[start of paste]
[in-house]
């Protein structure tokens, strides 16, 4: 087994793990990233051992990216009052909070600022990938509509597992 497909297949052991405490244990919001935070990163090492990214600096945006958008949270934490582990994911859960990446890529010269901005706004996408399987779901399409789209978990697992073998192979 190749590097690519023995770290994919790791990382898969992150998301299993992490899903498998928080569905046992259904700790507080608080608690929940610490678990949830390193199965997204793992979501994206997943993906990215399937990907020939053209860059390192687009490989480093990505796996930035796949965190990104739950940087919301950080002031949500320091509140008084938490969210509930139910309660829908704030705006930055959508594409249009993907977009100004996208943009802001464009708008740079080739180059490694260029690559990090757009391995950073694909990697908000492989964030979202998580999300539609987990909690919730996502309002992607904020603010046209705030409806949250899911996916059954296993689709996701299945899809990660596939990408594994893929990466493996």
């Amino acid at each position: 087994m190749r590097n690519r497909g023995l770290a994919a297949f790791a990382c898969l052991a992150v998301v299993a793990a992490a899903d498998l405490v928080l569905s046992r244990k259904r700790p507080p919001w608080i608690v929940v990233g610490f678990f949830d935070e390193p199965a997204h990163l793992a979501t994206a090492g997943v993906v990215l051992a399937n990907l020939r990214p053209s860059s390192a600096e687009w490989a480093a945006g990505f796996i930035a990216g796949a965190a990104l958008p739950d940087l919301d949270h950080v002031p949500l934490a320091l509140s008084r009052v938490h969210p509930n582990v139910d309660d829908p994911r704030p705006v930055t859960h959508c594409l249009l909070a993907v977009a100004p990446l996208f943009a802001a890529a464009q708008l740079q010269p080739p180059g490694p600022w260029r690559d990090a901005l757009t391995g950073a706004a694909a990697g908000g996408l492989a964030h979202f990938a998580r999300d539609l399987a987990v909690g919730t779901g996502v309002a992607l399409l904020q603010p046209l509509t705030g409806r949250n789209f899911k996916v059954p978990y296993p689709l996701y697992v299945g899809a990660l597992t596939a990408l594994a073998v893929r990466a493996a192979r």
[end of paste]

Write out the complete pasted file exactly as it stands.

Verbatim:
[in-house]
């Protein structure tokens, strides 16, 4: 087994793990990233051992990216009052909070600022990938509509597992 497909297949052991405490244990919001935070990163090492990214600096945006958008949270934490582990994911859960990446890529010269901005706004996408399987779901399409789209978990697992073998192979 190749590097690519023995770290994919790791990382898969992150998301299993992490899903498998928080569905046992259904700790507080608080608690929940610490678990949830390193199965997204793992979501994206997943993906990215399937990907020939053209860059390192687009490989480093990505796996930035796949965190990104739950940087919301950080002031949500320091509140008084938490969210509930139910309660829908704030705006930055959508594409249009993907977009100004996208943009802001464009708008740079080739180059490694260029690559990090757009391995950073694909990697908000492989964030979202998580999300539609987990909690919730996502309002992607904020603010046209705030409806949250899911996916059954296993689709996701299945899809990660596939990408594994893929990466493996």
């Amino acid at each position: 087994m190749r590097n690519r497909g023995l770290a994919a297949f790791a990382c898969l052991a992150v998301v299993a793990a992490a899903d498998l405490v928080l569905s046992r244990k259904r700790p507080p919001w608080i608690v929940v990233g610490f678990f949830d935070e390193p199965a997204h990163l793992a979501t994206a090492g997943v993906v990215l051992a399937n990907l020939r990214p053209s860059s390192a600096e687009w490989a480093a945006g990505f796996i930035a990216g796949a965190a990104l958008p739950d940087l919301d949270h950080v002031p949500l934490a320091l509140s008084r009052v938490h969210p509930n582990v139910d309660d829908p994911r704030p705006v930055t859960h959508c594409l249009l909070a993907v977009a100004p990446l996208f943009a802001a890529a464009q708008l740079q010269p080739p180059g490694p600022w260029r690559d990090a901005l757009t391995g950073a706004a694909a990697g908000g996408l492989a964030h979202f990938a998580r999300d539609l399987a987990v909690g919730t779901g996502v309002a992607l399409l904020q603010p046209l509509t705030g409806r949250n789209f899911k996916v059954p978990y296993p689709l996701y697992v299945g899809a990660l597992t596939a990408l594994a073998v893929r990466a493996a192979r």